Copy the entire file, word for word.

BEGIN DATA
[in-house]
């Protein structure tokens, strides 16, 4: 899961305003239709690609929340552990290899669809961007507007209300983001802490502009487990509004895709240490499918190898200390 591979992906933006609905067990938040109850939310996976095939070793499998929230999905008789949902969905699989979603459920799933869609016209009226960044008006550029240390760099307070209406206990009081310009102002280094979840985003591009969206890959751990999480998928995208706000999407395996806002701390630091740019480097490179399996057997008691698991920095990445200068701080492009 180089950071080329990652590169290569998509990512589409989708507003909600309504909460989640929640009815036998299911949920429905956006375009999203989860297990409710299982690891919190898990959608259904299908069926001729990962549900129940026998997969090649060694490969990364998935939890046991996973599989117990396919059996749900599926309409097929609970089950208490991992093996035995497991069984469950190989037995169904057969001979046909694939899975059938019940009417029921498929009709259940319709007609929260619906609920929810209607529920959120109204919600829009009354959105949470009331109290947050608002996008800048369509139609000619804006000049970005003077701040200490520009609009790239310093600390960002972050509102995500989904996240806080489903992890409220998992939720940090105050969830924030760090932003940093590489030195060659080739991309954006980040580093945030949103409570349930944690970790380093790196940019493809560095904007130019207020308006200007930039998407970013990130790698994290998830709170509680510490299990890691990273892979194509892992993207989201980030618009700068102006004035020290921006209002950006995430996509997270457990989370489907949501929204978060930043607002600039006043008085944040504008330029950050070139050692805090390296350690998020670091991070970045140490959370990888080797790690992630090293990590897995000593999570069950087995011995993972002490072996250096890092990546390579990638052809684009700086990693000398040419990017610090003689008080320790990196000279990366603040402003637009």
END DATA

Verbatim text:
[in-house]
């Protein structure tokens, strides 16, 4: 899961305003239709690609929340552990290899669809961007507007209300983001802490502009487990509004895709240490499918190898200390 591979992906933006609905067990938040109850939310996976095939070793499998929230999905008789949902969905699989979603459920799933869609016209009226960044008006550029240390760099307070209406206990009081310009102002280094979840985003591009969206890959751990999480998928995208706000999407395996806002701390630091740019480097490179399996057997008691698991920095990445200068701080492009 180089950071080329990652590169290569998509990512589409989708507003909600309504909460989640929640009815036998299911949920429905956006375009999203989860297990409710299982690891919190898990959608259904299908069926001729990962549900129940026998997969090649060694490969990364998935939890046991996973599989117990396919059996749900599926309409097929609970089950208490991992093996035995497991069984469950190989037995169904057969001979046909694939899975059938019940009417029921498929009709259940319709007609929260619906609920929810209607529920959120109204919600829009009354959105949470009331109290947050608002996008800048369509139609000619804006000049970005003077701040200490520009609009790239310093600390960002972050509102995500989904996240806080489903992890409220998992939720940090105050969830924030760090932003940093590489030195060659080739991309954006980040580093945030949103409570349930944690970790380093790196940019493809560095904007130019207020308006200007930039998407970013990130790698994290998830709170509680510490299990890691990273892979194509892992993207989201980030618009700068102006004035020290921006209002950006995430996509997270457990989370489907949501929204978060930043607002600039006043008085944040504008330029950050070139050692805090390296350690998020670091991070970045140490959370990888080797790690992630090293990590897995000593999570069950087995011995993972002490072996250096890092990546390579990638052809684009700086990693000398040419990017610090003689008080320790990196000279990366603040402003637009």